Independent Student Newspaper Since 1969

The Badger Herald

Independent Student Newspaper Since 1969

The Badger Herald

Independent Student Newspaper Since 1969

The Badger Herald


Student campaigns arrive on campus

After three years, the campaign trail has arrived. Speeches, rallies, signs and ribbons of red, white and blue are filling political agendas as the 2004 presidential campaign begins.

The University of Wisconsin is becoming a hot spot for candidate visits and student campaigning.

In the past few weeks, three Democratic hopefuls have visited Madison and the UW campus to rally support for their campaigns, and two other candidates, including Republican President Bush, went to Milwaukee for fund-raising events.


Wisconsin has become a crucial state in the presidential campaign because the state primary was moved to an earlier, and therefore more crucial, date — Feb. 17. The direction voters sway on this date could play a decisive role in who will be the next president of the United States.

Student political groups have recognized their part in the election and are beginning to organize and campaign on campus.

“I’m a senior, and I really wish I could be on campus [during the election]. I think this campus will be very active,” Ryan Grady, chair of the College Democrats, said.

This election is probably the most important for his generation, he added.

Besides the college Republican and Democratic organizations, there are currently five campaign groups registered at UW.

All the Democratic subgroups are working toward name recognition to gain support for their candidates through chalking up Bascom Hill and sidewalks, setting up information tables on Library Mall, holding weekly meetings and passing out political literature in classrooms. The Students for Kucinich group is also trying to plan a debate between the four campus campaign groups.

Although most of the student campaign workers have said now is a crucial time to be campaigning, next semester will see a great escalation in motivating students to get involved and choose a candidate.

“It’s very crucial to begin campaigning now, especially for us, because our candidate entered the race late,” Students for Clark co-coordinator Amy Schultz said. “But I think all the student groups are working toward a greater goal — removing Bush from office.”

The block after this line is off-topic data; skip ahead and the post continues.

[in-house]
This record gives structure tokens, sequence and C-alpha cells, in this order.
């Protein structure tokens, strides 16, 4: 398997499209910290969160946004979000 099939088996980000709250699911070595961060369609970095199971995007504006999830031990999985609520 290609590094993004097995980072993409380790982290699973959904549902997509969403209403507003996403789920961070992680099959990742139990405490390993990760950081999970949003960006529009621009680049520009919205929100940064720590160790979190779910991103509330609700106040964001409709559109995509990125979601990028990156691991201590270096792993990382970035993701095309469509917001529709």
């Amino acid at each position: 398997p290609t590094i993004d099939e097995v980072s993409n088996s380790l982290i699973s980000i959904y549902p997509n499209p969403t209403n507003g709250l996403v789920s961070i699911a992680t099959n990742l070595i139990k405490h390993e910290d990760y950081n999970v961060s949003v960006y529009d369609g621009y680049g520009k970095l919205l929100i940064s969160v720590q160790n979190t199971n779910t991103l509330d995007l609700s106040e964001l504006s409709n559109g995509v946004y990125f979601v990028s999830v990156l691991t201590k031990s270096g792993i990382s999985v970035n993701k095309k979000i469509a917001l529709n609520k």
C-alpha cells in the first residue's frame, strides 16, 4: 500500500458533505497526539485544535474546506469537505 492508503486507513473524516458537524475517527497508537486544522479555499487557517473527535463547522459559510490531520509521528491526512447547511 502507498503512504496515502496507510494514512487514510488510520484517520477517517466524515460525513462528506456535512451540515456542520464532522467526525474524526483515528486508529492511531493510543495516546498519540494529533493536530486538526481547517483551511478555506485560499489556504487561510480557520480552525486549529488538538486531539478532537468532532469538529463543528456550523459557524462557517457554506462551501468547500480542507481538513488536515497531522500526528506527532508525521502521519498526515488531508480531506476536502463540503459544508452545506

Frank Harris, chair of the College Republicans, said there is not much planned right now for the campus Republican Party, but they did hold a kickoff meeting at Bullfeathers Wednesday night.

“We’re going to be getting more and more active, particularly next semester,” Harris said. “Next semester people are going to be more motivated.”

If the campaign events draw a big enough crowd, College Republicans will congregate and protest the Democrats, Harris added.

“But my philosophy is to let the Democrats beat up on and protest each other,” Harris said.

Clashes between the two major political parties in the United States and the question of which candidate has the most support extended to the realm of the youngest voters in the nation in a recent survey conducted by the Harvard University Institute of Politics. The study showed that 61 percent of college students approve of Bush’s job performance, and 66 percent said they trust the president as much today as they did a year ago.

“I’m not surprised,” Harris said. “Especially after 9/11, people are looking for a leader.”

However, Democratic students disagreed with the findings. Grady said the UW campus has traditionally been liberal. He added that he thinks only about 45 percent of its students are Republicans.

“And I’m being generous,” Grady said. “If [college students] do [support Republicans], in my opinion at least, it’s because they haven’t been paying attention to the issues.”

Shira Roza, a member of Students for Dean, agreed.

“I feel like if students inform themselves more on the issues, they wouldn’t support Bush,” Roza said.

The poll of 1,202 students was conducted nationwide earlier this month.

President Bush is the only Republican candidate on the docket right now. However, there are nine presidential candidates running for the Democratic Party nomination: Howard Dean, John Kerry, Dick Gephardt, John Edwards, Wesley Clark, Dennis Kucinich, Al Sharpton, Carol Moseley Braun and Joe Lieberman.

Leave a Comment
Donate to The Badger Herald

Your donation will support the student journalists of University of Wisconsin-Madison. Your contribution will allow us to purchase equipment and cover our annual website hosting costs.

More to Discover
Donate to The Badger Herald

Comments (0)

All The Badger Herald Picks Reader Picks Sort: Newest

Your email address will not be published. Required fields are marked *